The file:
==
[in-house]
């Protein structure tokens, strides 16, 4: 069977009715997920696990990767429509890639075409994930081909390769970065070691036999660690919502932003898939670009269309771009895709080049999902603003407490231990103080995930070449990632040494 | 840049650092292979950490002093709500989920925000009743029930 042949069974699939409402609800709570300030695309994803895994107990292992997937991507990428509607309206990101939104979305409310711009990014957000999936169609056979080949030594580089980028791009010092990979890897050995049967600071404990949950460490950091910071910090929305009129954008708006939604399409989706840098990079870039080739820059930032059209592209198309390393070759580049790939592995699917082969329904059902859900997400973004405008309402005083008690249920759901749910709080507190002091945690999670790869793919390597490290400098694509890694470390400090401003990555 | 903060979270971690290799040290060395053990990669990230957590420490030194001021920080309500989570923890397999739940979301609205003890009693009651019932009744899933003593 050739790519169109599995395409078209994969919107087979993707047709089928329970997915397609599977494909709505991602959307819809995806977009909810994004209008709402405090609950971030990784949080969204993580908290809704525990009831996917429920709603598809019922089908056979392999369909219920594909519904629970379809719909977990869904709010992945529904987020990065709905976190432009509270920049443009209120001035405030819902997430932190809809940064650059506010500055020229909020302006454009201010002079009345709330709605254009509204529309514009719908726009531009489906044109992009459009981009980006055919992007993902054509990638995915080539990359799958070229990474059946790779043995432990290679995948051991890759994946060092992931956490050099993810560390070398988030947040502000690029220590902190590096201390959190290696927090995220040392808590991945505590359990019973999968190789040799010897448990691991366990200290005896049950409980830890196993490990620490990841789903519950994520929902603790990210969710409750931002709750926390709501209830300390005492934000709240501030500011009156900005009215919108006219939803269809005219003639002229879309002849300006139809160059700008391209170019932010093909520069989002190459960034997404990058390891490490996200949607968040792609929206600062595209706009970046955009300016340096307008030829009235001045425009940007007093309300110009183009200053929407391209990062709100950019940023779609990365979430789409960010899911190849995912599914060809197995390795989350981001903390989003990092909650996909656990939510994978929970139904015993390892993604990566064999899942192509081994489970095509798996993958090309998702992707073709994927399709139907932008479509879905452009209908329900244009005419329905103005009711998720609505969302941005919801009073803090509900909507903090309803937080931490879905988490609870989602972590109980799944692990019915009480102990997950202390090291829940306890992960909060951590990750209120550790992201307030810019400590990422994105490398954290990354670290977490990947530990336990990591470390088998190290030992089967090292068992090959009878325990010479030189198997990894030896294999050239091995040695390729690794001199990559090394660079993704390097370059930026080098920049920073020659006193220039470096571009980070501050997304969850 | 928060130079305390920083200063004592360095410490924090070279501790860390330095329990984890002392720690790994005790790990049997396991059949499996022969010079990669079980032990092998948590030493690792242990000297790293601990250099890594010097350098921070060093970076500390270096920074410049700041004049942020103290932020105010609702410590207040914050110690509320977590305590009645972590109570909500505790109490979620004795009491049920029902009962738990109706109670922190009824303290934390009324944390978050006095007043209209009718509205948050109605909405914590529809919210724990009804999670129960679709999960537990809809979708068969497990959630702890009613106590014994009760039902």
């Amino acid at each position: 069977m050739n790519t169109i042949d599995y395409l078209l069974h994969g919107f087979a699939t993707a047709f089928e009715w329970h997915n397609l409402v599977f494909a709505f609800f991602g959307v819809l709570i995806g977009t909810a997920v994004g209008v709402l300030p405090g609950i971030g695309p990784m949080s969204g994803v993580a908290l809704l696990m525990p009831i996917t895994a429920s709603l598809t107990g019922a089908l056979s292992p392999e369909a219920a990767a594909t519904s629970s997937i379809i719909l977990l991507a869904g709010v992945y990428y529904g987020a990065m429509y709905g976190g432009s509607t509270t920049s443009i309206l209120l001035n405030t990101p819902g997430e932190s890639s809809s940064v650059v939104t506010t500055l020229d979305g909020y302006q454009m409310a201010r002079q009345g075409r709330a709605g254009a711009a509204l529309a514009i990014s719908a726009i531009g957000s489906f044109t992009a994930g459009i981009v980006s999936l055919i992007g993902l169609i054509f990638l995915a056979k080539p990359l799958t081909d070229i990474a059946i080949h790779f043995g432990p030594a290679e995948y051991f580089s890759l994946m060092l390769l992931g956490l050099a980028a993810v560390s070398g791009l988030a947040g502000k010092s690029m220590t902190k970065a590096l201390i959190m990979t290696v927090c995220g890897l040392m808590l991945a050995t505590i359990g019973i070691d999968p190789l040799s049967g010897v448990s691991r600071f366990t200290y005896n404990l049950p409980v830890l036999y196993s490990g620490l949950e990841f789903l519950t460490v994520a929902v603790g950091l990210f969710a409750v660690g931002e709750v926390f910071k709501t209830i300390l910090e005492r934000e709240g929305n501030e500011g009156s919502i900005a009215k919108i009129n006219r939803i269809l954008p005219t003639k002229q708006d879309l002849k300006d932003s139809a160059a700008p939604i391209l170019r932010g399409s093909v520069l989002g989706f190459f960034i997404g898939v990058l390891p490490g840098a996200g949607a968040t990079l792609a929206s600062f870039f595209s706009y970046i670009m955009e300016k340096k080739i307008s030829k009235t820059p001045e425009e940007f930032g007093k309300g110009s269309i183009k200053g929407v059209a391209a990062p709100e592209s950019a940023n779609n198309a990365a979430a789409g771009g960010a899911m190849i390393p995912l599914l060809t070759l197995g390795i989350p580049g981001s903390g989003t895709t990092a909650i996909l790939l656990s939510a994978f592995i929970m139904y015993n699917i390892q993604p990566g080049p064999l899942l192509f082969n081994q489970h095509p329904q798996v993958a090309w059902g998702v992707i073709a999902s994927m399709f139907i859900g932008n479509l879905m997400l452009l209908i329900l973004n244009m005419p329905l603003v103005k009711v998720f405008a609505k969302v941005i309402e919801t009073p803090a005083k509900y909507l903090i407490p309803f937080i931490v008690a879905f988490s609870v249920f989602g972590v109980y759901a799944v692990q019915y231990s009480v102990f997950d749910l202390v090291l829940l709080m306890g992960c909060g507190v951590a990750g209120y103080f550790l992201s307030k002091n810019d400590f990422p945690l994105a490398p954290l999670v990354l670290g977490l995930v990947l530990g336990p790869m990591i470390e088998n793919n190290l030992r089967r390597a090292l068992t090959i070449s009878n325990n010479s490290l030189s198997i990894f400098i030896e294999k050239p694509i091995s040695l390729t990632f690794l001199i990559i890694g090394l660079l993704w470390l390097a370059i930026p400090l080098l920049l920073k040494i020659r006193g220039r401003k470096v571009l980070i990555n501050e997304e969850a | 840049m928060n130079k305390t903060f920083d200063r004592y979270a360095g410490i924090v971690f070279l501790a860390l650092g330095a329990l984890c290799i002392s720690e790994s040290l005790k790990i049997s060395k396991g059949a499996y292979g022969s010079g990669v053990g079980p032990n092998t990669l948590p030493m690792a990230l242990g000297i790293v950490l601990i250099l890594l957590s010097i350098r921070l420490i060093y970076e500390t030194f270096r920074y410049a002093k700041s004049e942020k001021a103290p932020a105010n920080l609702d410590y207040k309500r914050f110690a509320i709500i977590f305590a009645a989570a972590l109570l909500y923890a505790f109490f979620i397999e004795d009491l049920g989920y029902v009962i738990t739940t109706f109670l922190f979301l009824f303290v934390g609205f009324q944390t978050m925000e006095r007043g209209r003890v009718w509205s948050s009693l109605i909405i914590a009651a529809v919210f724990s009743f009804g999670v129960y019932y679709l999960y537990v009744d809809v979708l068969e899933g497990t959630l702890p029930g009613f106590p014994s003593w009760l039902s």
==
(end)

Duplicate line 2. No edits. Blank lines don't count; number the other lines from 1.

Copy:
């Protein structure tokens, strides 16, 4: 069977009715997920696990990767429509890639075409994930081909390769970065070691036999660690919502932003898939670009269309771009895709080049999902603003407490231990103080995930070449990632040494 | 840049650092292979950490002093709500989920925000009743029930 042949069974699939409402609800709570300030695309994803895994107990292992997937991507990428509607309206990101939104979305409310711009990014957000999936169609056979080949030594580089980028791009010092990979890897050995049967600071404990949950460490950091910071910090929305009129954008708006939604399409989706840098990079870039080739820059930032059209592209198309390393070759580049790939592995699917082969329904059902859900997400973004405008309402005083008690249920759901749910709080507190002091945690999670790869793919390597490290400098694509890694470390400090401003990555 | 903060979270971690290799040290060395053990990669990230957590420490030194001021920080309500989570923890397999739940979301609205003890009693009651019932009744899933003593 050739790519169109599995395409078209994969919107087979993707047709089928329970997915397609599977494909709505991602959307819809995806977009909810994004209008709402405090609950971030990784949080969204993580908290809704525990009831996917429920709603598809019922089908056979392999369909219920594909519904629970379809719909977990869904709010992945529904987020990065709905976190432009509270920049443009209120001035405030819902997430932190809809940064650059506010500055020229909020302006454009201010002079009345709330709605254009509204529309514009719908726009531009489906044109992009459009981009980006055919992007993902054509990638995915080539990359799958070229990474059946790779043995432990290679995948051991890759994946060092992931956490050099993810560390070398988030947040502000690029220590902190590096201390959190290696927090995220040392808590991945505590359990019973999968190789040799010897448990691991366990200290005896049950409980830890196993490990620490990841789903519950994520929902603790990210969710409750931002709750926390709501209830300390005492934000709240501030500011009156900005009215919108006219939803269809005219003639002229879309002849300006139809160059700008391209170019932010093909520069989002190459960034997404990058390891490490996200949607968040792609929206600062595209706009970046955009300016340096307008030829009235001045425009940007007093309300110009183009200053929407391209990062709100950019940023779609990365979430789409960010899911190849995912599914060809197995390795989350981001903390989003990092909650996909656990939510994978929970139904015993390892993604990566064999899942192509081994489970095509798996993958090309998702992707073709994927399709139907932008479509879905452009209908329900244009005419329905103005009711998720609505969302941005919801009073803090509900909507903090309803937080931490879905988490609870989602972590109980799944692990019915009480102990997950202390090291829940306890992960909060951590990750209120550790992201307030810019400590990422994105490398954290990354670290977490990947530990336990990591470390088998190290030992089967090292068992090959009878325990010479030189198997990894030896294999050239091995040695390729690794001199990559090394660079993704390097370059930026080098920049920073020659006193220039470096571009980070501050997304969850 | 928060130079305390920083200063004592360095410490924090070279501790860390330095329990984890002392720690790994005790790990049997396991059949499996022969010079990669079980032990092998948590030493690792242990000297790293601990250099890594010097350098921070060093970076500390270096920074410049700041004049942020103290932020105010609702410590207040914050110690509320977590305590009645972590109570909500505790109490979620004795009491049920029902009962738990109706109670922190009824303290934390009324944390978050006095007043209209009718509205948050109605909405914590529809919210724990009804999670129960679709999960537990809809979708068969497990959630702890009613106590014994009760039902």